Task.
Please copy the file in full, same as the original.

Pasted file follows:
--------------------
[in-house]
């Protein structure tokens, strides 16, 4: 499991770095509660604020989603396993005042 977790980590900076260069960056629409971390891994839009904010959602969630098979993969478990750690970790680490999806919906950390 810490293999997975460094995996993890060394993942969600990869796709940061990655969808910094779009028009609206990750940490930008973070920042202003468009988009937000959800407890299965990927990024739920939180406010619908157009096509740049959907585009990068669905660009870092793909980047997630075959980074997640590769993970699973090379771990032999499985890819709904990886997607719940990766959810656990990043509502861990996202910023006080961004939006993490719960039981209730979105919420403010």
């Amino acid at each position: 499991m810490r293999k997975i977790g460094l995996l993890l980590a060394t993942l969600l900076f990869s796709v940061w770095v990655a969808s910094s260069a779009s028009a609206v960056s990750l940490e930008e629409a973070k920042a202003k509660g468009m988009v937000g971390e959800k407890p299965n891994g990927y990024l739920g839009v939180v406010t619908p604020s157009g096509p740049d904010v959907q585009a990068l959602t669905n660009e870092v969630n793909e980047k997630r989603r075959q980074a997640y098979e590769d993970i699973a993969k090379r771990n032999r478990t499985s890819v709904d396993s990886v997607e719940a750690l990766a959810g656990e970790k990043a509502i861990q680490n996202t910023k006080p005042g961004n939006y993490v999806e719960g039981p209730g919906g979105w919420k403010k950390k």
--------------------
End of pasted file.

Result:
[in-house]
């Protein structure tokens, strides 16, 4: 499991770095509660604020989603396993005042 977790980590900076260069960056629409971390891994839009904010959602969630098979993969478990750690970790680490999806919906950390 810490293999997975460094995996993890060394993942969600990869796709940061990655969808910094779009028009609206990750940490930008973070920042202003468009988009937000959800407890299965990927990024739920939180406010619908157009096509740049959907585009990068669905660009870092793909980047997630075959980074997640590769993970699973090379771990032999499985890819709904990886997607719940990766959810656990990043509502861990996202910023006080961004939006993490719960039981209730979105919420403010």
């Amino acid at each position: 499991m810490r293999k997975i977790g460094l995996l993890l980590a060394t993942l969600l900076f990869s796709v940061w770095v990655a969808s910094s260069a779009s028009a609206v960056s990750l940490e930008e629409a973070k920042a202003k509660g468009m988009v937000g971390e959800k407890p299965n891994g990927y990024l739920g839009v939180v406010t619908p604020s157009g096509p740049d904010v959907q585009a990068l959602t669905n660009e870092v969630n793909e980047k997630r989603r075959q980074a997640y098979e590769d993970i699973a993969k090379r771990n032999r478990t499985s890819v709904d396993s990886v997607e719940a750690l990766a959810g656990e970790k990043a509502i861990q680490n996202t910023k006080p005042g961004n939006y993490v999806e719960g039981p209730g919906g979105w919420k403010k950390k």